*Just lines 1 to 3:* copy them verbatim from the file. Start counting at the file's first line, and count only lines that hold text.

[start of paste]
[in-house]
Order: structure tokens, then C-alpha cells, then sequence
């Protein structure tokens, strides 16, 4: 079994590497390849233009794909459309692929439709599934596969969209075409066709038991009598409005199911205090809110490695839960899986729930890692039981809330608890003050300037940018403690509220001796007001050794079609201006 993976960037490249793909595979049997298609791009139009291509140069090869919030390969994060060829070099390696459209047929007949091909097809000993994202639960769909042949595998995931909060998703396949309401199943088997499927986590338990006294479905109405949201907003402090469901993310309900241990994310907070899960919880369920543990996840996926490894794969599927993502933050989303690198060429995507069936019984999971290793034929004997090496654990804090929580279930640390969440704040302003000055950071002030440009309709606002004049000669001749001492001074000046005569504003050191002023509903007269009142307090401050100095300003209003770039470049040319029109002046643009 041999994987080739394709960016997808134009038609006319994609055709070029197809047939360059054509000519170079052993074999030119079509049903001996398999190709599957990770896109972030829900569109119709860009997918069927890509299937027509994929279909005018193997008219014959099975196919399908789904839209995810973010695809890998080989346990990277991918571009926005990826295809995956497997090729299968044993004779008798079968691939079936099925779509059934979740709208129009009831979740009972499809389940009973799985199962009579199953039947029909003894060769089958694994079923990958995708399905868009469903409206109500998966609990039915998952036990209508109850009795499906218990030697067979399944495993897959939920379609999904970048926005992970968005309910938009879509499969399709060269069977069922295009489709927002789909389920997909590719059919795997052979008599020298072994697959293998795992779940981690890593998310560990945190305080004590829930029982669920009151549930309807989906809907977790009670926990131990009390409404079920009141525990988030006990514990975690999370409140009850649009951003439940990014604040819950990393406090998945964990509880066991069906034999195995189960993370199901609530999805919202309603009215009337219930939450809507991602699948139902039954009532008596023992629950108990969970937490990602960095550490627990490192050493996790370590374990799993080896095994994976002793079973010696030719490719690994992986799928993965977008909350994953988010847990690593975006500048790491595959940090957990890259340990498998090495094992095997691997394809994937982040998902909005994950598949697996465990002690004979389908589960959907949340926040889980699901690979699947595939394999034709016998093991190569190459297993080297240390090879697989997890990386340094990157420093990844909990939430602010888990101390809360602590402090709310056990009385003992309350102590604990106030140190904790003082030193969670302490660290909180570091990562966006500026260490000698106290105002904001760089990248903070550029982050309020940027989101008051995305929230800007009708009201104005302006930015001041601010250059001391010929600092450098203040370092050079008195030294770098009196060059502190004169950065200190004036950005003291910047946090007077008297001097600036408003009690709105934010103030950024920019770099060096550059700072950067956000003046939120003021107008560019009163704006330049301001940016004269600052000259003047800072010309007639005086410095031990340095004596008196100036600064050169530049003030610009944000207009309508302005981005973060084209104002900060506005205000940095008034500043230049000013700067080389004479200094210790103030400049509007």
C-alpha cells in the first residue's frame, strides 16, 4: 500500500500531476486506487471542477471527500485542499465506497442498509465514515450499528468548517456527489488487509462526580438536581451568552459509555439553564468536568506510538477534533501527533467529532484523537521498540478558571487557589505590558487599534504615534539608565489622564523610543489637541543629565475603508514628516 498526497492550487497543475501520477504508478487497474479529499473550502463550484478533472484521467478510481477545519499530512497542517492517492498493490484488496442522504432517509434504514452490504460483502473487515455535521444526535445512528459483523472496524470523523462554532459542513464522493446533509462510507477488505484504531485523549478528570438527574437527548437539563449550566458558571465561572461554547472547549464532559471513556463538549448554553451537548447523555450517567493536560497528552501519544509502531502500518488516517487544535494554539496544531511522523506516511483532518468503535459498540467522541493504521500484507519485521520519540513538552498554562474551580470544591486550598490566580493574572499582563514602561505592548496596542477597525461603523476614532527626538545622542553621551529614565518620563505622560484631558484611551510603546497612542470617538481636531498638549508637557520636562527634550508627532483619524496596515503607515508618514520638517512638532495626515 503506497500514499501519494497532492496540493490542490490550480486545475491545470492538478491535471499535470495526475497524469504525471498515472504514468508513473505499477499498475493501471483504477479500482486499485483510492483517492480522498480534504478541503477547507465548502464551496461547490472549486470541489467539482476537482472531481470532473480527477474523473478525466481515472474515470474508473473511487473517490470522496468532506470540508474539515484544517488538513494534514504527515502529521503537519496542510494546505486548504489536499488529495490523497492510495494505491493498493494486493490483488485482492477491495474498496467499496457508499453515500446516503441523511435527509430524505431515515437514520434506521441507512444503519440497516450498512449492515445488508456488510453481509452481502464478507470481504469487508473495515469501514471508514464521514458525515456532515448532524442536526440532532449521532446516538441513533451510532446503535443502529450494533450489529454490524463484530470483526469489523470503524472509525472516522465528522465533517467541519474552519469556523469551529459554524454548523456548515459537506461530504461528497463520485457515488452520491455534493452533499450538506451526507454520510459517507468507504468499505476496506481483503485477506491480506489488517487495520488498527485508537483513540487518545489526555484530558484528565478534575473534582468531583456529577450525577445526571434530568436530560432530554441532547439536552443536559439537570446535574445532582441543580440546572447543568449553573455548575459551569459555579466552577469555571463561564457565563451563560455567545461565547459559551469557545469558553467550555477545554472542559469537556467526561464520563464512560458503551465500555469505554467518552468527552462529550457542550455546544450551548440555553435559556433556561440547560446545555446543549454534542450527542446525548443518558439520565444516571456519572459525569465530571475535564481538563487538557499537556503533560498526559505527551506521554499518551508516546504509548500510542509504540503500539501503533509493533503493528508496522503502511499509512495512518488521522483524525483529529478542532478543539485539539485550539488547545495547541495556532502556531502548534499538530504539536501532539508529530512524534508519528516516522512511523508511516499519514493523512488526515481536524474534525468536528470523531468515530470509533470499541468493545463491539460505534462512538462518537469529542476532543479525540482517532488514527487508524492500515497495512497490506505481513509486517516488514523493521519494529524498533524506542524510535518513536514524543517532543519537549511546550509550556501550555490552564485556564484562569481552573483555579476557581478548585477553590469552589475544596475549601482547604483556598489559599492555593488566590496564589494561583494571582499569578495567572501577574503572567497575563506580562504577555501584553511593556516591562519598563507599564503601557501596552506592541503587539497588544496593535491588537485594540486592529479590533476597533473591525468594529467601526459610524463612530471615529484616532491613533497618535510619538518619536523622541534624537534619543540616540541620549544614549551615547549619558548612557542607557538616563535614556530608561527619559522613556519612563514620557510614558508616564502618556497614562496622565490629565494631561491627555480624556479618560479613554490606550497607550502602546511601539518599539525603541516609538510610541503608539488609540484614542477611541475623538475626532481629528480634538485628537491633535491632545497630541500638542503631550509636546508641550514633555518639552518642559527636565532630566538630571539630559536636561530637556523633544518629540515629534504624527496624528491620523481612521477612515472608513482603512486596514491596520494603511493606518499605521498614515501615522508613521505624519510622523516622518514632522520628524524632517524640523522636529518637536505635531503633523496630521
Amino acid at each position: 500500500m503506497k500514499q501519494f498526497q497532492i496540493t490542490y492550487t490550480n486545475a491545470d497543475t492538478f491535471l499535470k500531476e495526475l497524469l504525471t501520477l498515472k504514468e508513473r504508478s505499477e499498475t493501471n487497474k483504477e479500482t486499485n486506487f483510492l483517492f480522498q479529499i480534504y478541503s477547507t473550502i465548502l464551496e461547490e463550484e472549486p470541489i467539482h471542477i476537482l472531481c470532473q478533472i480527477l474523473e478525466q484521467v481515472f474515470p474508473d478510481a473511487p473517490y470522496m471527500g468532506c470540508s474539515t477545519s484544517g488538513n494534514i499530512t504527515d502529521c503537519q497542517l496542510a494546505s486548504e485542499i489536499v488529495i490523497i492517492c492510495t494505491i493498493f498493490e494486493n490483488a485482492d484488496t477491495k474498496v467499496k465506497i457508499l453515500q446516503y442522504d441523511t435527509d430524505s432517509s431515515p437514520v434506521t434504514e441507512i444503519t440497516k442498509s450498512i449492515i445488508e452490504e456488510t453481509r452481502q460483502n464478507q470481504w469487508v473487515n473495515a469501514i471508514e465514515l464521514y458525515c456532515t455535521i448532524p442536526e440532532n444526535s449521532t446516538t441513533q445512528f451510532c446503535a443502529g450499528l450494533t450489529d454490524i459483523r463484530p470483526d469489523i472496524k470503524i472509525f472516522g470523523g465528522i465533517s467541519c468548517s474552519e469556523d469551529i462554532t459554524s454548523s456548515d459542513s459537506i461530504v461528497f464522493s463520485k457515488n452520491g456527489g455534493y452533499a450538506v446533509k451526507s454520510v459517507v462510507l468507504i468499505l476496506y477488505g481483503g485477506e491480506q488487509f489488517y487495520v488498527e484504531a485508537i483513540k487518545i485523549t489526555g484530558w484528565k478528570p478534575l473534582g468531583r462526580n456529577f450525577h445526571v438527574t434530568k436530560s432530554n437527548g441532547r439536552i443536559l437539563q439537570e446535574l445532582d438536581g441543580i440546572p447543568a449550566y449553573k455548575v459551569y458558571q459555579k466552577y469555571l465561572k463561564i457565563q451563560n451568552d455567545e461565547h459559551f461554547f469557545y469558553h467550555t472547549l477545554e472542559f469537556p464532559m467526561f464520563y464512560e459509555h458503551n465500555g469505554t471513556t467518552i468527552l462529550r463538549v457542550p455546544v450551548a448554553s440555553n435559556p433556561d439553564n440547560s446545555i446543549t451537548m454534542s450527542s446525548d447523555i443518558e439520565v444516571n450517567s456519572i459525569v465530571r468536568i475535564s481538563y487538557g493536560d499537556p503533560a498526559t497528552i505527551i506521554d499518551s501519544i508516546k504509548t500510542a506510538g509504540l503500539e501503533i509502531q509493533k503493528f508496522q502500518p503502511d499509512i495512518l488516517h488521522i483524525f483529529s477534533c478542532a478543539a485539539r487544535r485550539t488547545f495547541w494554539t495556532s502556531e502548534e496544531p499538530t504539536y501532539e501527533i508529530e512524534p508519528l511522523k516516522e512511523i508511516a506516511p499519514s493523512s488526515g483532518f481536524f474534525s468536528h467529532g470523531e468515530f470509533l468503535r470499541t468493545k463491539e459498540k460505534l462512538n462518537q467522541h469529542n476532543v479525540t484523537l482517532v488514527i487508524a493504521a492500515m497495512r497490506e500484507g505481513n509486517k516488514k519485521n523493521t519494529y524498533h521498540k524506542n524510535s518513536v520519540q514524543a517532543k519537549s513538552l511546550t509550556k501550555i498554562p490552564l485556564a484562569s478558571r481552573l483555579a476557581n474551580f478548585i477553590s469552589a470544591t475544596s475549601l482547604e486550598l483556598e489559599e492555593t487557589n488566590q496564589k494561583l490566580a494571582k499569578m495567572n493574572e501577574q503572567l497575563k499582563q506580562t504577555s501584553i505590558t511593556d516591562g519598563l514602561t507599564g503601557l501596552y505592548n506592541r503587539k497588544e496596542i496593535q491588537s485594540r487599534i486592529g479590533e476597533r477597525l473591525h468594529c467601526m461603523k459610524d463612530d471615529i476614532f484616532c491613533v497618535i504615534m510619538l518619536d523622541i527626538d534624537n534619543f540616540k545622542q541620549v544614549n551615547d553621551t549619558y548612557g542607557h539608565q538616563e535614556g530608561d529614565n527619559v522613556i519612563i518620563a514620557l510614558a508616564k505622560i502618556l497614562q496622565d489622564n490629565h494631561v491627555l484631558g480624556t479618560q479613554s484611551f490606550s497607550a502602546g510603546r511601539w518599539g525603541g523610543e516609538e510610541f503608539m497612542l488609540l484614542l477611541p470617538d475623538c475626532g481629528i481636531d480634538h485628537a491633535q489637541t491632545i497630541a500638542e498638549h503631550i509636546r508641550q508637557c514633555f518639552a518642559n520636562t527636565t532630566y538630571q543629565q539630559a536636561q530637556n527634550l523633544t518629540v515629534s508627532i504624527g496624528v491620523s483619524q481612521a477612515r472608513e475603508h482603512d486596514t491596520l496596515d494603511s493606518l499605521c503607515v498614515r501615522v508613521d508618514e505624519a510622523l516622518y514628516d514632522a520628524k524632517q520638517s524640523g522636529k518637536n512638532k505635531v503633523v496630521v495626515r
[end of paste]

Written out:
[in-house]
Order: structure tokens, then C-alpha cells, then sequence
């Protein structure tokens, strides 16, 4: 079994590497390849233009794909459309692929439709599934596969969209075409066709038991009598409005199911205090809110490695839960899986729930890692039981809330608890003050300037940018403690509220001796007001050794079609201006 993976960037490249793909595979049997298609791009139009291509140069090869919030390969994060060829070099390696459209047929007949091909097809000993994202639960769909042949595998995931909060998703396949309401199943088997499927986590338990006294479905109405949201907003402090469901993310309900241990994310907070899960919880369920543990996840996926490894794969599927993502933050989303690198060429995507069936019984999971290793034929004997090496654990804090929580279930640390969440704040302003000055950071002030440009309709606002004049000669001749001492001074000046005569504003050191002023509903007269009142307090401050100095300003209003770039470049040319029109002046643009 041999994987080739394709960016997808134009038609006319994609055709070029197809047939360059054509000519170079052993074999030119079509049903001996398999190709599957990770896109972030829900569109119709860009997918069927890509299937027509994929279909005018193997008219014959099975196919399908789904839209995810973010695809890998080989346990990277991918571009926005990826295809995956497997090729299968044993004779008798079968691939079936099925779509059934979740709208129009009831979740009972499809389940009973799985199962009579199953039947029909003894060769089958694994079923990958995708399905868009469903409206109500998966609990039915998952036990209508109850009795499906218990030697067979399944495993897959939920379609999904970048926005992970968005309910938009879509499969399709060269069977069922295009489709927002789909389920997909590719059919795997052979008599020298072994697959293998795992779940981690890593998310560990945190305080004590829930029982669920009151549930309807989906809907977790009670926990131990009390409404079920009141525990988030006990514990975690999370409140009850649009951003439940990014604040819950990393406090998945964990509880066991069906034999195995189960993370199901609530999805919202309603009215009337219930939450809507991602699948139902039954009532008596023992629950108990969970937490990602960095550490627990490192050493996790370590374990799993080896095994994976002793079973010696030719490719690994992986799928993965977008909350994953988010847990690593975006500048790491595959940090957990890259340990498998090495094992095997691997394809994937982040998902909005994950598949697996465990002690004979389908589960959907949340926040889980699901690979699947595939394999034709016998093991190569190459297993080297240390090879697989997890990386340094990157420093990844909990939430602010888990101390809360602590402090709310056990009385003992309350102590604990106030140190904790003082030193969670302490660290909180570091990562966006500026260490000698106290105002904001760089990248903070550029982050309020940027989101008051995305929230800007009708009201104005302006930015001041601010250059001391010929600092450098203040370092050079008195030294770098009196060059502190004169950065200190004036950005003291910047946090007077008297001097600036408003009690709105934010103030950024920019770099060096550059700072950067956000003046939120003021107008560019009163704006330049301001940016004269600052000259003047800072010309007639005086410095031990340095004596008196100036600064050169530049003030610009944000207009309508302005981005973060084209104002900060506005205000940095008034500043230049000013700067080389004479200094210790103030400049509007």